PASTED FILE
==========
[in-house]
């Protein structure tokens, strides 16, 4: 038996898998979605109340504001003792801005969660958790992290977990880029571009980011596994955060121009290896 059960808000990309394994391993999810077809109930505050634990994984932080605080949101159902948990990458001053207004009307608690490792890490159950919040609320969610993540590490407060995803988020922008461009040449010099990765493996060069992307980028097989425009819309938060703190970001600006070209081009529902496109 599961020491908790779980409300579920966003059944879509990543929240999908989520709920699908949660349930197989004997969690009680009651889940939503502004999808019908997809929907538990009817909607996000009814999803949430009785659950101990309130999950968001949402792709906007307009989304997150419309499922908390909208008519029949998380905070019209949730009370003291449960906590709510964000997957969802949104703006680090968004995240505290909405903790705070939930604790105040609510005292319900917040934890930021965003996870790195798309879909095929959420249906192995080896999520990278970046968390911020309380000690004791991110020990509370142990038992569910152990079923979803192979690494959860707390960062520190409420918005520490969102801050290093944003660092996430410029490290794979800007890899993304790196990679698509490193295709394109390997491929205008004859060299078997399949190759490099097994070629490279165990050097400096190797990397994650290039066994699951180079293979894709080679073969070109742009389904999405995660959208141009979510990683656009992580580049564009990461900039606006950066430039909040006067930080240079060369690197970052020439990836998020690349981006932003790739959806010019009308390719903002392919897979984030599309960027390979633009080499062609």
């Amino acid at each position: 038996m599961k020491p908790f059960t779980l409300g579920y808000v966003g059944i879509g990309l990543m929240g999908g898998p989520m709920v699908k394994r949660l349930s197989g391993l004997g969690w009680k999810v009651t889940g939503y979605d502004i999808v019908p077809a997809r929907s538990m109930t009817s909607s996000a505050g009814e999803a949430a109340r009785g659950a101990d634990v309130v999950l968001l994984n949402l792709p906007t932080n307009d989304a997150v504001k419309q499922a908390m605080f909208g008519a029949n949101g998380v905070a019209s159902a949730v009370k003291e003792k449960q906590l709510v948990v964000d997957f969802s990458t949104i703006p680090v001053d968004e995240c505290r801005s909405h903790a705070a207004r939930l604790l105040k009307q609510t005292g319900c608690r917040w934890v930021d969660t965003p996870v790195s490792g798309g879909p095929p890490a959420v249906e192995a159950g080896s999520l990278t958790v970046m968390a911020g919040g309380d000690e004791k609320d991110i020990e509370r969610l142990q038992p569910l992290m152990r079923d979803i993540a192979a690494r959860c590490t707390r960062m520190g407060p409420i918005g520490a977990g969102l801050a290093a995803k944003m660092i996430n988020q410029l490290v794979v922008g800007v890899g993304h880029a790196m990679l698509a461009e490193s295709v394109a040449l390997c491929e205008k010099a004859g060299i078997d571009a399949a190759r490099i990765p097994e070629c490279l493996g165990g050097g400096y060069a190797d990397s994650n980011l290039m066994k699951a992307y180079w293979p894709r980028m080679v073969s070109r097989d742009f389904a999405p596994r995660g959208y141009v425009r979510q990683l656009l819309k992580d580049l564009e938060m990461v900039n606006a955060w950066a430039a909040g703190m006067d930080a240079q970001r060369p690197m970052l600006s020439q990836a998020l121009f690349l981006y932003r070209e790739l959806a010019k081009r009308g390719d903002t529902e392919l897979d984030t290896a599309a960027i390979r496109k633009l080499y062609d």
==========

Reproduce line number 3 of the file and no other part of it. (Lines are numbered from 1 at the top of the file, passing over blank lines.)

């Amino acid at each position: 038996m599961k020491p908790f059960t779980l409300g579920y808000v966003g059944i879509g990309l990543m929240g999908g898998p989520m709920v699908k394994r949660l349930s197989g391993l004997g969690w009680k999810v009651t889940g939503y979605d502004i999808v019908p077809a997809r929907s538990m109930t009817s909607s996000a505050g009814e999803a949430a109340r009785g659950a101990d634990v309130v999950l968001l994984n949402l792709p906007t932080n307009d989304a997150v504001k419309q499922a908390m605080f909208g008519a029949n949101g998380v905070a019209s159902a949730v009370k003291e003792k449960q906590l709510v948990v964000d997957f969802s990458t949104i703006p680090v001053d968004e995240c505290r801005s909405h903790a705070a207004r939930l604790l105040k009307q609510t005292g319900c608690r917040w934890v930021d969660t965003p996870v790195s490792g798309g879909p095929p890490a959420v249906e192995a159950g080896s999520l990278t958790v970046m968390a911020g919040g309380d000690e004791k609320d991110i020990e509370r969610l142990q038992p569910l992290m152990r079923d979803i993540a192979a690494r959860c590490t707390r960062m520190g407060p409420i918005g520490a977990g969102l801050a290093a995803k944003m660092i996430n988020q410029l490290v794979v922008g800007v890899g993304h880029a790196m990679l698509a461009e490193s295709v394109a040449l390997c491929e205008k010099a004859g060299i078997d571009a399949a190759r490099i990765p097994e070629c490279l493996g165990g050097g400096y060069a190797d990397s994650n980011l290039m066994k699951a992307y180079w293979p894709r980028m080679v073969s070109r097989d742009f389904a999405p596994r995660g959208y141009v425009r979510q990683l656009l819309k992580d580049l564009e938060m990461v900039n606006a955060w950066a430039a909040g703190m006067d930080a240079q970001r060369p690197m970052l600006s020439q990836a998020l121009f690349l981006y932003r070209e790739l959806a010019k081009r009308g390719d903002t529902e392919l897979d984030t290896a599309a960027i390979r496109k633009l080499y062609d």